• Whistling on Time
  • May 19, 2003
  • Law Firm: McGlinchey Stafford, PLLC - New Orleans Office
  • In enacting the Sarbanes-Oxley Act of 2002, Congress recognized that "although current law protects many government employees who act in the public interest by reporting wrongdoing, there is no similar protection for employees of publicly traded companies who blow the whistle on fraud and protect investors. With an un-precedented portion of the American public investing in these companies and depending upon their honesty, this distinction does not serve the public good." Further, "corporate employees who report fraud are subject to the patchwork and vagaries of current state laws, even though most publicly traded companies do business nationwide."

    The effect of the legislation is sweeping reforms of public accounting and financial reporting obligations of publicly-held companies. It changes handling of pension and retirement plans, addresses document retention and destruction, and creates new protections for corporate whistleblowers.

    Passed in July of 2002, the act is aimed at reining in corporate wrongdoers and providing oversight to the accounting industry. The act applies to all domestic public companies and privately-held companies whose debt securities are publicly traded, as well as foreign companies registered under Section 12 of the Securities Exchange Act of 1934. Under the law, employees who feel they have experienced discrimination or retaliation for protected whistleblowing activity may file a claim within 90 days with the DOL, which triggers an investigation.

    For employers, the most pressing section involves both civil and criminal liability for companies that discriminate and retaliate against whistleblowers. The act also has a provision that allows parties to take claims to federal court if the Labor Department does not resolve their claim in 180 days. That provision was created, according to Stephen M. Kohn of the National Whistle-blower Center in Washington D.C., because of DOL's history of slow claims resolution.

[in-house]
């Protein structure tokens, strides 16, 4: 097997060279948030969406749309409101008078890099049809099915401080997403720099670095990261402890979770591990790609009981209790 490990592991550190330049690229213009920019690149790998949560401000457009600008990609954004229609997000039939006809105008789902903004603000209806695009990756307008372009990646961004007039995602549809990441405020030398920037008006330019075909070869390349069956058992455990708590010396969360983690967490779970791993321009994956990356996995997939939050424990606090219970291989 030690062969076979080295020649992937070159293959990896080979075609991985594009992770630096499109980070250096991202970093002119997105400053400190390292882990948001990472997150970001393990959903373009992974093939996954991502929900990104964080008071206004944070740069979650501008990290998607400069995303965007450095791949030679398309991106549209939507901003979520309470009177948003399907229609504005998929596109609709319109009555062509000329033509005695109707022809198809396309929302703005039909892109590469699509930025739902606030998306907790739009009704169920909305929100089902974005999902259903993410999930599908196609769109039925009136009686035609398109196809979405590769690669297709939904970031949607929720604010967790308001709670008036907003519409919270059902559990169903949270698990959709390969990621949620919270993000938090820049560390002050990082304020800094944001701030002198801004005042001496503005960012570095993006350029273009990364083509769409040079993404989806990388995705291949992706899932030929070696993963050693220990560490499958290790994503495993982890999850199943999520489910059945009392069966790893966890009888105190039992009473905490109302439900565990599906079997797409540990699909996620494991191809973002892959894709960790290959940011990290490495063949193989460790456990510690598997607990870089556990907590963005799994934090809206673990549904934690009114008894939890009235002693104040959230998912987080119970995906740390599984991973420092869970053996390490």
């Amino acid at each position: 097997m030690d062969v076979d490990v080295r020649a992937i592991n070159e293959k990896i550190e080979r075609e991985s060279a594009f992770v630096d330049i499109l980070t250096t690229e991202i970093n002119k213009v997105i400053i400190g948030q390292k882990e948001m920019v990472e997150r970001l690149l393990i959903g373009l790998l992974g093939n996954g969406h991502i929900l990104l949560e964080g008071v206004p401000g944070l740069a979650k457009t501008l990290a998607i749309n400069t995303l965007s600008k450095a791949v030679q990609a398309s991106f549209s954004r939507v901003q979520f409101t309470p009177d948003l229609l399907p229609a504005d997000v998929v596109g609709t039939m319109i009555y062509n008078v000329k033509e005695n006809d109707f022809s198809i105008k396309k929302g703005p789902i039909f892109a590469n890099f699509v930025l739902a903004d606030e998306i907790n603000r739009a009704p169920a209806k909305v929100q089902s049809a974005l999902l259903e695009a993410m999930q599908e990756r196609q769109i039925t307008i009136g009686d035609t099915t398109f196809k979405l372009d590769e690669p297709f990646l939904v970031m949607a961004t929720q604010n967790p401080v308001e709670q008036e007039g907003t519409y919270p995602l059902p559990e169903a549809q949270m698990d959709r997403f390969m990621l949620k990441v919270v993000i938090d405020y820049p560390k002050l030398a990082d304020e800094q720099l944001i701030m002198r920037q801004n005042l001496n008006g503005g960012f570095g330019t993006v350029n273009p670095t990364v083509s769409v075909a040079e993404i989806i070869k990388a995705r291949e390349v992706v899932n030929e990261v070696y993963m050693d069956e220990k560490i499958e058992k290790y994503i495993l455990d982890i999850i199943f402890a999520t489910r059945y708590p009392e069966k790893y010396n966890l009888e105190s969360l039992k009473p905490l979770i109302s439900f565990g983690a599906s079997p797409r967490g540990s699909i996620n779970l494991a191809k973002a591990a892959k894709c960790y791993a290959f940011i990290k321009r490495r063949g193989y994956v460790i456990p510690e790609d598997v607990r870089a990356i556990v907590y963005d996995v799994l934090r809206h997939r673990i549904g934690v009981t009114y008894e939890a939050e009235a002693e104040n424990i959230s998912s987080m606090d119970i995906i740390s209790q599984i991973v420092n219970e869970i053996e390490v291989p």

Early in March of this year the Labor Department sent its proposed regulations for implementing the Sarbanes-Oxley provisions to the Office of Management and Budget. Until DOL's regs are approved and implemented, the department is operating under procedural provisions from another whistleblowing statute known as the Aviation Investment and Reform Act of the 21st Century. Those procedures, which were incorporated into Sarbanes-Oxley, provide for investigation to be conducted by the Occupational Safety and Health Administration, which has responsibility for 13 other whistleblower provisions.

    If OSHA finds probable cause that the claimant was harmed, it can demand reinstatement. Losing parties at the investigation level can appeal within 30 days of the decision. The outcome of that hearing can be appealed to DOL's Administrative Re-view Board, which has 135 days to reach a decision. Given the time limits, attorneys are speculating that DOL will not be able to meet the requirements, leaving whistleblowers free to go to federal court.

    OSHA already has more than 50 complaints filed under the act, with 10 claims currently before administrative law judges, according to an agency spokesman. The initial Sarbanes-Oxley investigations are taking longer to complete than the average investigation because of unfamiliarity with the new law, and despite the increase in charges, the office has not had an increase in the number of investigators.

    Problems with productivity continue to plague the administrative review process, however, and although a new board has pledged to reduce backlog and resolve new cases within a year, their schedule falls well short of Sarbanes-Oxley time frames.